A rather bizarre building in the middle of Albania
's capital city Tirana
. Its angled shape vaguely reminiscent of a pyramid and the fact that it was originally intended to be a museum in honor of the country's deceased Stalinist leader Enver Hoxha
gave the edifice its informal name.
>More background info
>What there is to see
>Access and costs
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More background info:
When after over 40 years, Albania
's hardliner ultra-Stalinist dictator Enver Hoxha
finally snuffed it in 1985, it was decided to honour him not just with the grand hero's grave he was initially given at the Martyrs' Cemetery in the south of Tirana
, but to build him a gargantuan mausoleum-like place of worship right in the centre of the capital.
Hoxha's architect daughter Pranvera herself, together with her husband Klement Kolaneci, saw to the design of the edifice, officially to be called "Enver Hoxha Memorial Museum".
Allegedly, the resultant building became the most expensive ever erected in Albania. Its extraordinary pyramid-like shape clad in white marble would have been matched inside with an exhibition celebrating the late autocrat (or should that be Pharaoh?) and his glorious achievements through the display of all manner of artefacts somehow connected to the life and works of the great dead man. (As such it could have been somewhat similar to North Korea
's "International Friendship Exhibition
But it was not to be. The building as such was finished in 1988, but only a few years later communism
began to fall apart all around Eastern Europe and eventually in Albania too from ca. 1991. Shortly after, the museum was given up, and the body of Hoxha was exhumed from its first (non-)final resting place at the Martyrs' Cemetery and transferred to a modest "pauper's grave" in a regular cemetery on the outskirts of Tirana (a similar fate to that of Romania
– see Bucharest
The pyramid still stood there, though – as a kind of (involuntary) symbol of the craziness of the system, which kept the general populace in poverty and without liberties, while huge sums of money were squandered on a purely representational cult-of-personality
folly such as this …
So what was to become of it? For a while it was turned into an "International Centre of Culture", running ambitious art exhibitions pushing Albania's art scene into an international spotlight with some success. But this too, was not to last. Governments' jealous bickering led to the sacking of the Centre's director, and it all went pear-shaped again.
The space inside the pyramid was used as a conference centre, for trade fairs and other lacklustre uses. One part even became a nightclub called "Mumja" – 'the Mummy' (was the irony intentional? I don't know). This too was soon mummified, i.e. closed down and gutted.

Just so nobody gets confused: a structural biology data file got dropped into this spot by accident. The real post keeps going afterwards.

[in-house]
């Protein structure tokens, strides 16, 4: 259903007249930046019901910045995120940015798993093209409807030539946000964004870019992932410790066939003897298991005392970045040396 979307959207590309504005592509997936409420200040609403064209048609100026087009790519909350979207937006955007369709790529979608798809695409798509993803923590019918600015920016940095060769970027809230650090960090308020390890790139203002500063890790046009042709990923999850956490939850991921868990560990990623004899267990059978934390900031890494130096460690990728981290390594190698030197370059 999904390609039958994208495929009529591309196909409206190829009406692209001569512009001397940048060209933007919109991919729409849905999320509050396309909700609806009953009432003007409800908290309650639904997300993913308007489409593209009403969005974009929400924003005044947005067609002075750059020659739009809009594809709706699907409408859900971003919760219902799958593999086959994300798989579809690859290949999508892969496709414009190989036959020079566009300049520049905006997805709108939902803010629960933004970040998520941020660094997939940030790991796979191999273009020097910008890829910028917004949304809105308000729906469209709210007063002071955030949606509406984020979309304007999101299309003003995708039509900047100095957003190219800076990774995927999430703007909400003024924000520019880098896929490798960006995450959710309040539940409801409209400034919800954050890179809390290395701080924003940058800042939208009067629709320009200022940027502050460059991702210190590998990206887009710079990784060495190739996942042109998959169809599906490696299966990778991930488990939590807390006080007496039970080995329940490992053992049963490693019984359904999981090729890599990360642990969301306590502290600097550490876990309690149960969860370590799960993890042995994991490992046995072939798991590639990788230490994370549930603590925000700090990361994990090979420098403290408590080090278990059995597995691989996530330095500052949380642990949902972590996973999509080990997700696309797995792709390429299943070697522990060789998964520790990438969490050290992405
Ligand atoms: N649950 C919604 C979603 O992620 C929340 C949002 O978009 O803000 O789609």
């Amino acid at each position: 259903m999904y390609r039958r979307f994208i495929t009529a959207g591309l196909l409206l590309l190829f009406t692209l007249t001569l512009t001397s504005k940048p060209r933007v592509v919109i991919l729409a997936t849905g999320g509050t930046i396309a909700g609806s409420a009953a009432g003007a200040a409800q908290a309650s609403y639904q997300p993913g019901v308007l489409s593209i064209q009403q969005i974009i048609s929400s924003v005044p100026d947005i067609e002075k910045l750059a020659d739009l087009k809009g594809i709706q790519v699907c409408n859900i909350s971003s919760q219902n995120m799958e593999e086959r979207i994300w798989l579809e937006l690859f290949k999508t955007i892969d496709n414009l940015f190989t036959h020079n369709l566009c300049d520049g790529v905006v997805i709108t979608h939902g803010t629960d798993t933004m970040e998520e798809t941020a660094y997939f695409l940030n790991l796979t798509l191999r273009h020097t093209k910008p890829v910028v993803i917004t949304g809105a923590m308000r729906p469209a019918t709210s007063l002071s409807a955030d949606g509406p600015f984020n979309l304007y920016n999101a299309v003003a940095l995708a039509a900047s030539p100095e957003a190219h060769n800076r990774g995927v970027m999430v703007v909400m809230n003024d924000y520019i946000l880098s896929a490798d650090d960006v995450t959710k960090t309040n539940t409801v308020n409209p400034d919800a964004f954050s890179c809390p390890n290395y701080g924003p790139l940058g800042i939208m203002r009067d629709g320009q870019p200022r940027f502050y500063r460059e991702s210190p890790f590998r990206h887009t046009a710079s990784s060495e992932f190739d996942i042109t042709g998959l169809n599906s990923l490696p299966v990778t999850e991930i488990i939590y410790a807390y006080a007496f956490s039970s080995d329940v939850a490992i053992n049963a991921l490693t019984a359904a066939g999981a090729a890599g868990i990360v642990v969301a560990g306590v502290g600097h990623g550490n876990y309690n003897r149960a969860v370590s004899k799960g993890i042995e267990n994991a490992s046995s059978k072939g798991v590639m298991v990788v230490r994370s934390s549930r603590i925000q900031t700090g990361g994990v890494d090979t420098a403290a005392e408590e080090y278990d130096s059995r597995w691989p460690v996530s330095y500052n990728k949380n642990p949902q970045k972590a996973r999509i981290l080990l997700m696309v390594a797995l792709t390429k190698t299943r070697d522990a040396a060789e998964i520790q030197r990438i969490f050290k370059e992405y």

So for most of the time since the end of communism, the structure just stood there derelict. And very derelict, that was. Even the white marble cladding mostly disappeared, and the only purpose the slopes of the pyramid seemed to serve was as canvas for graffiti.
The whole future of the pyramid was long uncertain. Apparently there were even government plans to tear it down completely; but that in turn sparked protests and calls for the preservation of the iconic pyramid
But then a plan for a massive conversion of the site was launched in 2018 – you can see the “artists’ impressions” of the future of the pyramid here
(external link, opens in a new tab). Building work is currently ongoing and will probably take until 2024 to complete. It’s supposed to become a mixed-use space with an IT education centre, cafes and shops, people will be allowed to climb stairs on the outside to the very top, as well as wander through the semi-open spaces inside. Whether there will be any references to Enver Hoxha
and the building’s original purpose is unclear but it seems unlikely.
The shape of the building, by the way, isn't strictly speaking a pyramid exactly. To start with, only the front part, occupying around two thirds of the whole area space, is angled in such a way as to form a pyramid-like "slope". So it's not a symmetrical structure. The angled parts are rather star-shaped – fanning out from the centre, reaching down to ground level at the front, but not at the back. The angle at which the "slope-y" front sides go from ground to top is also notably lower (more acute) than in a prototypical geometrically "ideal" pyramid (like that one associates with the great pyramids of Egypt).